Conductor: Ceorges Prêtre
R. Strauss: Ein Heldenleben, Op. 40
Beethoven: Symphony No 3 in E-Flat Major, Eroica
Sunday was my last day in Vienna, and I was finally reaching the highest level of music appreciation with a concert by the Vienna Philharmonic at the Musikverein in the morning and a recital by Till Fellner at the Konzerthaus in the evening. If not here and now, then where and when? One of the most prestigious orchestras in the world and composed uniquely of carefully selected members of the Vienna State Opera orchestra, the Vienna Philharmonic has also come under fierce criticism for its deep-rooted reluctance to hire women and minorities in order to preserve its prized homogeneity. Even so, the self-administered body does not have to make any effort to sell tickets: there's a waiting list to buy subscriptions (13 years for weekends, 6 years for week nights) and single tickets are notoriously hard to come by. I had managed to get a standing room one right after my arrival in Vienna and that had been so far the most elating moment of this trip. On Sunday morning, as soon as I got into the downright stunning Golden Hall of the Musikverein, I quickly realized that I would be standing among not only fellow out-of-towners, but also down-on-their-luck members of the crème de la crème of Viennese society stuck with the rest of us, all united in deep gratefulness for the opportunity to stand with an obstructed view for a couple of hours.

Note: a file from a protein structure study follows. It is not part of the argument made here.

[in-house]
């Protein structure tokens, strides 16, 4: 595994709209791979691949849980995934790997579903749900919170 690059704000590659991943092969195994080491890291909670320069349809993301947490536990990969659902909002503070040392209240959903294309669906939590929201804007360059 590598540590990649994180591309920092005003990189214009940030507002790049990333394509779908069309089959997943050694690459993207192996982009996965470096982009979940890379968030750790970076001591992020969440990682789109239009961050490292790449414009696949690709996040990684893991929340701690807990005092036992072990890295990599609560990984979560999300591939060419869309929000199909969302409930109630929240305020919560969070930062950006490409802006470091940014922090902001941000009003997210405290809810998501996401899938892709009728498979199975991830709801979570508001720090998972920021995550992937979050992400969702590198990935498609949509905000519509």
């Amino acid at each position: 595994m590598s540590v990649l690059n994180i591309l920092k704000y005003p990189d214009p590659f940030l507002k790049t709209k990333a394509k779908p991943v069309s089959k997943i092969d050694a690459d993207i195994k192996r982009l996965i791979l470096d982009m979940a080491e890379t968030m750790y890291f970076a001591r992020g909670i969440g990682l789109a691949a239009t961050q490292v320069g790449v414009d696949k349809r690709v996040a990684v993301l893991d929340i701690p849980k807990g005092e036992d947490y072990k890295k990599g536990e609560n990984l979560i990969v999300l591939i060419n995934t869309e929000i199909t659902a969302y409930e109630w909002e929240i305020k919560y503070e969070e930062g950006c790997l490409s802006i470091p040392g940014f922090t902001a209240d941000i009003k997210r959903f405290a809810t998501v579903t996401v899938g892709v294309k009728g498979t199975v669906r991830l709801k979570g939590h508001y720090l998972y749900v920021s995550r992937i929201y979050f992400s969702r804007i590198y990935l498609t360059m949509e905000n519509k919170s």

The thème du jour was obviously heroism as the works on the program were titled Ein Heldenleben (A hero's life) and Eroica, and the whole performance proved to be truly heroic indeed. Strauss' pictorialist portrait of the hero's struggles, victories and musing was my first live introduction to the famous Vienna Philharmonic's sound, and its impeccable clarity and flawless cohesion were as remarkable in the thundering moments as in the quieter ones. The composition's unusual format is basically a 30-minute symphonic poem featuring a 15-minute violin concerto, and the result was a fluid, robust, brilliant performance under the eminent control of George Prêtre.
Beethoven's Eroica has never been one of my favorites among his oeuvre, but I of course had never heard it played like that before. Even if I still find the military passages overly pompous from my taste, I'll be the first to admit that the solemn, gripping darkness of the funeral march was unrepressingly hair-raising. But the strings were the indisputable winners every time the violins let their concentrated lush sound soar as one, not to mention the violin solos magnificently brought to life by the dreadfully young and talented concertmistress. Another sign of being blessed by divine grace were a couple of shy but distinct sun rays coming through the upper windows and naturally brightening the artificially lit auditorium, gently bringing some celestial light and beauty to a mostly grey and cold Viennese Sunday.